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400 physicians kill themselves every year. Here’s what the AMA is planning to do about it.
Barbara L. McAneny, M.D., is a board-certified medical oncologist and hematologist, and the 173rd president of the American Medical Association (AMA). We invited her into our studios in Cranbury, New Jersey to talk strategy: How does the AMA aim to shield its constituents from physician burnout?
McAneny: Physician burnout is very much a problem, actually. Four hundred physicians kill themselves every year — 100 medical students. This is not acceptable, and we have to address this.
The American Medical Association (AMA) has recognized this as a major public health problem and we consider it "the fourth pillar." Instead of the triple aim, it’s the quadruple aim now. It should include physician wellness, because if you're not a healthy caregiver, and if you're not able to give of yourself to your patients, you don't do as good a job. How can you be empathetic if you're hurting that badly? We are working very hard with that.
We think that the electronic health record (EHR) dysfunction is a symptom of the burnout. It's the most obvious interface to the physician. But the real problem, I believe, is lack of control. That instead of being able to say, "I've been trained as a professional to know exactly what the patient in front of me needs," to be able to explain it to that patient, etc. First, you're on a treadmill. You don't have time to sit and explain it to the patient. You don't have time to make that relationship with the patient. Because your hospital, if you're employed there, is focusing on how many RVUs you can churn out every day, rather than whether or not you have a good relationship with that patient.
And then once you figure out what the best treatment plan is, you have to go and play "Mother, may I?" with the insurance companies, which can take days and is very frustrating for physicians. And then you have to tap into the electronic health record all of these meaningless quality measures that don't change what we do every day.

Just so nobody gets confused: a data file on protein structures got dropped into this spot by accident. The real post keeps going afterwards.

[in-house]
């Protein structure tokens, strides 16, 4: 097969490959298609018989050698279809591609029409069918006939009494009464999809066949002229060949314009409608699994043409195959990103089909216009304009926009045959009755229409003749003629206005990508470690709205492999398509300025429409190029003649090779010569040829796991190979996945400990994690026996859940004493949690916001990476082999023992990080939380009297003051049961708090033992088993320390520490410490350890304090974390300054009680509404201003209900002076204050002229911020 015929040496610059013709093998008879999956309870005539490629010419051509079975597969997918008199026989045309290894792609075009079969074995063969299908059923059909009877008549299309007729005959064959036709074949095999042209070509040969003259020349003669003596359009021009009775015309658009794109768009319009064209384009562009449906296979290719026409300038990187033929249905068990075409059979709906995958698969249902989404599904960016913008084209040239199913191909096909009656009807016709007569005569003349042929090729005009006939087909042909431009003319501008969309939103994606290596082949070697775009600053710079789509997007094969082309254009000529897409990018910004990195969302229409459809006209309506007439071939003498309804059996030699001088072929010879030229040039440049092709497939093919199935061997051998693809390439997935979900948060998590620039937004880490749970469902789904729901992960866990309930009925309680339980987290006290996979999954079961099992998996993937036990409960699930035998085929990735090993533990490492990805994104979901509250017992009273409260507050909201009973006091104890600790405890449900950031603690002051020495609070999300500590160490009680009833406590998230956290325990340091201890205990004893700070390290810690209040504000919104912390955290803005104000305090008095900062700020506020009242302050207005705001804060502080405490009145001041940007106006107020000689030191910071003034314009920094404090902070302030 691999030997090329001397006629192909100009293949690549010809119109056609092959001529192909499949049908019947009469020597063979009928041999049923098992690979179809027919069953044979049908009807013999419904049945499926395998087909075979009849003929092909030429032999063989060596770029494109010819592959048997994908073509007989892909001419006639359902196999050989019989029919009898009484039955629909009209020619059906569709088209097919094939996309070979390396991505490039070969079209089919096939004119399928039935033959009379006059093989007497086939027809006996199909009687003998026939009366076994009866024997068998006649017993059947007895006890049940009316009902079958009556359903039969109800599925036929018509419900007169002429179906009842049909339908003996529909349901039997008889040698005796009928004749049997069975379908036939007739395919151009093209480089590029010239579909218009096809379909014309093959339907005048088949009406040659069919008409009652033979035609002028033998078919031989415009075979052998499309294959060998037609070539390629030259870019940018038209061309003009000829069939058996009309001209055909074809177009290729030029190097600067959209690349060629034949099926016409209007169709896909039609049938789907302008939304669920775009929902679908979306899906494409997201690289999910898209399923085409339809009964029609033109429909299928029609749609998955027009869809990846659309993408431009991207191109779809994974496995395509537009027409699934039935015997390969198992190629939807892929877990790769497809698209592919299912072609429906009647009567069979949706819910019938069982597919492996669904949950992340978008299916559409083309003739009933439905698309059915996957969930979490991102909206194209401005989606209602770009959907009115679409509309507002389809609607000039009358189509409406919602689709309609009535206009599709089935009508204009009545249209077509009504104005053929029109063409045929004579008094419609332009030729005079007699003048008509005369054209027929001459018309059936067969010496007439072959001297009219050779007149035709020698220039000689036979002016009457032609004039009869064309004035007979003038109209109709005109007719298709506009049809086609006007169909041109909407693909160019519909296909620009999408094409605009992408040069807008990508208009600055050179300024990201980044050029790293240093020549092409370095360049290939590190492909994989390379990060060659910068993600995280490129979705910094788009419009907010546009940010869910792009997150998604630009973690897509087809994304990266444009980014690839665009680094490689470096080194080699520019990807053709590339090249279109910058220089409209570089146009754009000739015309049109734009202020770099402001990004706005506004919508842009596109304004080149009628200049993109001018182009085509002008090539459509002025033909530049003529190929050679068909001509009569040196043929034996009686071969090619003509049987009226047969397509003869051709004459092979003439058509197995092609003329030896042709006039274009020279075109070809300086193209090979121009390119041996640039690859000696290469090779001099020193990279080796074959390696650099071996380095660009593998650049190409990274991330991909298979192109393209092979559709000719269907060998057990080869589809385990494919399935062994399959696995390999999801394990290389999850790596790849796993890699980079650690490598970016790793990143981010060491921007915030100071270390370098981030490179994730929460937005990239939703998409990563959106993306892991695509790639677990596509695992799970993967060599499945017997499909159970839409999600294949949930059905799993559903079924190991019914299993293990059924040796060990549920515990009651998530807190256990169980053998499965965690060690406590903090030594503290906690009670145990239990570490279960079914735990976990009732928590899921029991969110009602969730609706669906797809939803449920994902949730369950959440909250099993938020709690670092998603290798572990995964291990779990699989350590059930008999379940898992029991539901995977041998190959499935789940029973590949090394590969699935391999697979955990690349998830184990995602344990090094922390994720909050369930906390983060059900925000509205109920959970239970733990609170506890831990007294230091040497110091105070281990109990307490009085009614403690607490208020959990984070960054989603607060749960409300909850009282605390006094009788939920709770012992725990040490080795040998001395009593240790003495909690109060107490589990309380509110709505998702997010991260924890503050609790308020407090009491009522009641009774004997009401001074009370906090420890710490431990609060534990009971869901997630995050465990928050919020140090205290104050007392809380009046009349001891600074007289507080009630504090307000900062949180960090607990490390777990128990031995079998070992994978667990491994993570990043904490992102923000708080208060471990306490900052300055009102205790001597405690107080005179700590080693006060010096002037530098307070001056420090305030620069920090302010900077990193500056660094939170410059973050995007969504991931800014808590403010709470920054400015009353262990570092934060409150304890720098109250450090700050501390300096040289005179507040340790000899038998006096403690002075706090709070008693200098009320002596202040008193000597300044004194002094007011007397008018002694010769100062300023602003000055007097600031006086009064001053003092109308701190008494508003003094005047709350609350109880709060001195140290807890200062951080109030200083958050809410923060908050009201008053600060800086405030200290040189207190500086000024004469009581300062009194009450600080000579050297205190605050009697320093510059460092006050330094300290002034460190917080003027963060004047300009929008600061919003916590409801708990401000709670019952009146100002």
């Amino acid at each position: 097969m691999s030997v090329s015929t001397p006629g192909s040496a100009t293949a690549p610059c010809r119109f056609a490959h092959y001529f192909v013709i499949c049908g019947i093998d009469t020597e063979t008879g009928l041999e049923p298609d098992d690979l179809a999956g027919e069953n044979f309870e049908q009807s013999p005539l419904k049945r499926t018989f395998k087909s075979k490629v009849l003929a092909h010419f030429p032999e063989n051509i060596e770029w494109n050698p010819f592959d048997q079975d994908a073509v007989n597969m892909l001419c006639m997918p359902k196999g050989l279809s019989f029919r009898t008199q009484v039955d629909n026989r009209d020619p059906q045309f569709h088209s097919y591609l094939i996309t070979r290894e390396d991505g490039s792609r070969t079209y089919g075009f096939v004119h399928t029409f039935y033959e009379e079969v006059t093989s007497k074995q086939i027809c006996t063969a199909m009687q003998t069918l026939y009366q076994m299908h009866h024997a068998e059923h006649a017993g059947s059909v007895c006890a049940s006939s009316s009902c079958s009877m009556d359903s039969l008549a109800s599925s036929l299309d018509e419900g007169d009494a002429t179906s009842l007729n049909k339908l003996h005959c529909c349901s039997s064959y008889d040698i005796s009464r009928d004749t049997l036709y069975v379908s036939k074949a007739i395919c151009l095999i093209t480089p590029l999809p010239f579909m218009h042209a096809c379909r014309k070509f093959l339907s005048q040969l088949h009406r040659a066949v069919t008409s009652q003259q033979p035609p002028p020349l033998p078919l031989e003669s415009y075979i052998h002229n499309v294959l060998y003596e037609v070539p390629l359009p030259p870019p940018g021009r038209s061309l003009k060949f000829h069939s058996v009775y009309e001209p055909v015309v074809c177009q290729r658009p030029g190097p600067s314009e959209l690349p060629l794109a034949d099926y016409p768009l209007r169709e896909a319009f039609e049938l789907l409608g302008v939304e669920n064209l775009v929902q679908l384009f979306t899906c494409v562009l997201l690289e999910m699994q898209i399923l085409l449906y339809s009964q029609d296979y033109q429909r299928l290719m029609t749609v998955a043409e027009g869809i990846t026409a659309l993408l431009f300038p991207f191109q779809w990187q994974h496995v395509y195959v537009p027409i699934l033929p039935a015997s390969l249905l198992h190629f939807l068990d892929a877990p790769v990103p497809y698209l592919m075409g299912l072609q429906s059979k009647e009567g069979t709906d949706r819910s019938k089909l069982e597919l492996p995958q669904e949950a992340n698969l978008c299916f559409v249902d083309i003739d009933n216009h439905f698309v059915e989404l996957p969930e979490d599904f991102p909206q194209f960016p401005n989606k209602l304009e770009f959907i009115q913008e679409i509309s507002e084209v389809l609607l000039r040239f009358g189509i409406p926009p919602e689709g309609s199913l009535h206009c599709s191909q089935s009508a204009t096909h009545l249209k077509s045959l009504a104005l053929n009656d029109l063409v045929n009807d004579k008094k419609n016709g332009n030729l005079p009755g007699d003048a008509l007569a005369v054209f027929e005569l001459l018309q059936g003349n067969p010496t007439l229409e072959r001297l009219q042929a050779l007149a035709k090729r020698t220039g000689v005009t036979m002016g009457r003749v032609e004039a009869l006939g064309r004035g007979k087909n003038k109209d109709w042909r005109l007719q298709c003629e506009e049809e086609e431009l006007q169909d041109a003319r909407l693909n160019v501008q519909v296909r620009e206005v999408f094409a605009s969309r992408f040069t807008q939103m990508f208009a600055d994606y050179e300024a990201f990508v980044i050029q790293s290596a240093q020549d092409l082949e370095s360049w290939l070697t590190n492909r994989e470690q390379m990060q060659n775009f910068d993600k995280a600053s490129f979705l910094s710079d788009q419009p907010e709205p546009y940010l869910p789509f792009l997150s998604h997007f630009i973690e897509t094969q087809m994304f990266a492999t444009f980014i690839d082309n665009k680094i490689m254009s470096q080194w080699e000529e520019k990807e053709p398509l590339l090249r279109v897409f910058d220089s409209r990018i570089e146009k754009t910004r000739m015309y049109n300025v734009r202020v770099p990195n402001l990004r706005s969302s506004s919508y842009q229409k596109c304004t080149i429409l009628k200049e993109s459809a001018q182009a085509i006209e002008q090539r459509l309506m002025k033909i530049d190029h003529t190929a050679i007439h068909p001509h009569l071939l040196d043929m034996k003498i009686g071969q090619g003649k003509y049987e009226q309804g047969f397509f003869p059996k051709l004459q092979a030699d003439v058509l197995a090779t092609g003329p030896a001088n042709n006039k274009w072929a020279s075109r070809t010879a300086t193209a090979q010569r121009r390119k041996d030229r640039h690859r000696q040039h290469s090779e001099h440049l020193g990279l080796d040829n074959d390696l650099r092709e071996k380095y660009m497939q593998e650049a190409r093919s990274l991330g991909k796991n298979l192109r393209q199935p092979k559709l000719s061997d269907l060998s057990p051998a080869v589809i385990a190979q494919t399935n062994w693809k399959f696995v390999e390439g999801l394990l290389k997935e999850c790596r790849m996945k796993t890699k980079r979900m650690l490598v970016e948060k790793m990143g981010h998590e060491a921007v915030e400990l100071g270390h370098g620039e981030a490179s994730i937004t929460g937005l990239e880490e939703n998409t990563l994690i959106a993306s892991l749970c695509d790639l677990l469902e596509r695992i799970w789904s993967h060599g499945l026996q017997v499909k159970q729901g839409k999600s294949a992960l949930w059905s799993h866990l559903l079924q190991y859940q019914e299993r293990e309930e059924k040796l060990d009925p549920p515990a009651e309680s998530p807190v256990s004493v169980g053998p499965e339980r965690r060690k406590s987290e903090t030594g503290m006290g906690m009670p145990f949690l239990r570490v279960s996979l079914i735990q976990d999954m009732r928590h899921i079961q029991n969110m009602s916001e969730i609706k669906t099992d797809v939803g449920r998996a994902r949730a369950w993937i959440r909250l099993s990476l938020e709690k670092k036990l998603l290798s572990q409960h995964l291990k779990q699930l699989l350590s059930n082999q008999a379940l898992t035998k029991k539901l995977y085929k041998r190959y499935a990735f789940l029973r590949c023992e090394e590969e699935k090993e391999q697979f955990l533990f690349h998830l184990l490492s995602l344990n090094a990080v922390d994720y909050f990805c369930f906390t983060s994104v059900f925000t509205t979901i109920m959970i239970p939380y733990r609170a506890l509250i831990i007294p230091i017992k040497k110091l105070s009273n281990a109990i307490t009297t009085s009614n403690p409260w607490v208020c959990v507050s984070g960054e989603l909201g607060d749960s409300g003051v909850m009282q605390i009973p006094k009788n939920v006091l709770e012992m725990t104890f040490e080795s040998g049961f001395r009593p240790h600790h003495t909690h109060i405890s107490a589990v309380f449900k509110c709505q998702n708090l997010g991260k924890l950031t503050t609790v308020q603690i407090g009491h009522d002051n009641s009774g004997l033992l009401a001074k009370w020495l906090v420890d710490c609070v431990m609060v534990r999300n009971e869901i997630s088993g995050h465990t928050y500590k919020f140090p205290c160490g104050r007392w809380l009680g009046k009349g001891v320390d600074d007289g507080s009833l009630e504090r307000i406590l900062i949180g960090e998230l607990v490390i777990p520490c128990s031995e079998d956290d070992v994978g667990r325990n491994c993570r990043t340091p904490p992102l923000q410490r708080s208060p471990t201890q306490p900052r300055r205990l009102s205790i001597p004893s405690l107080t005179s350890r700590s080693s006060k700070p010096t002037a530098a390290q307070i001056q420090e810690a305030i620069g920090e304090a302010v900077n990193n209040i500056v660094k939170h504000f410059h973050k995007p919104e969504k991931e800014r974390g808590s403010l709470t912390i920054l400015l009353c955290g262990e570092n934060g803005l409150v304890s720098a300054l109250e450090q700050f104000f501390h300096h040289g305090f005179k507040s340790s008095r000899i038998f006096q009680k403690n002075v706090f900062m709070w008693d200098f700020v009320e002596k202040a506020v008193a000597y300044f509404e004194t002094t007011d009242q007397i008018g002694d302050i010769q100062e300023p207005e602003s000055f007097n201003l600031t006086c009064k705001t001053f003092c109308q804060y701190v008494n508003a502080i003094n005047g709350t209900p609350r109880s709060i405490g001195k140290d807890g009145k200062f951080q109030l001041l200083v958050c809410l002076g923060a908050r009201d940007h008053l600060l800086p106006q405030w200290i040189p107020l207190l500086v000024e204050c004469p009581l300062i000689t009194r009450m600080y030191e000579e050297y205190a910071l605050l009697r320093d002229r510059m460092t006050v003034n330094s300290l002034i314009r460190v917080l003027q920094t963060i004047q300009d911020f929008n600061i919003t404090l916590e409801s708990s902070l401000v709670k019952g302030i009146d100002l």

So we did a study at the AMA that showed that for every hour that a doctor gets to spend talking to a patient, which is the part of healthcare that keeps doctors happy as well, we spend two hours tapping on a computer putting in data, which is the part of healthcare that doctors can't stand.
We really are working now with a lot of the EHR vendors and with the next generation of people who are working with creating new apps and new devices so that we have physician input at the beginning so that we can create an EHR that actually helps me take care of a patient, and not just helps me create a bill, which is not the goal of the physician.
So what we want in an electronic health record, what would make it into something that physicians liked, would be if when I see a patient, I can pull up their genomic tests and have it help me interpret those tests. Because no one's going to be able to keep up with the tsunami of information that's coming at us, and which new genome mutation is important for this cancer, for this patient, and how does it interact with the other ones. Which drugs are correlated with that mutation?
I would love to be able to have at my fingertips some decision support to help me with that. To be able to turn that computer around and show the patient, "This is what's going on," rather than having it be something that I have to do on the side to satisfy documentation requirements.
So we're continuing to work with a lot of the EHR vendors, we're working with the insurance companies for prior authorization fixes so that we don't have to spend all that time on the phone playing "Mother, may I?" And see if we can't get some of the burdens of care off of physicians' desks and let them go back to patients.
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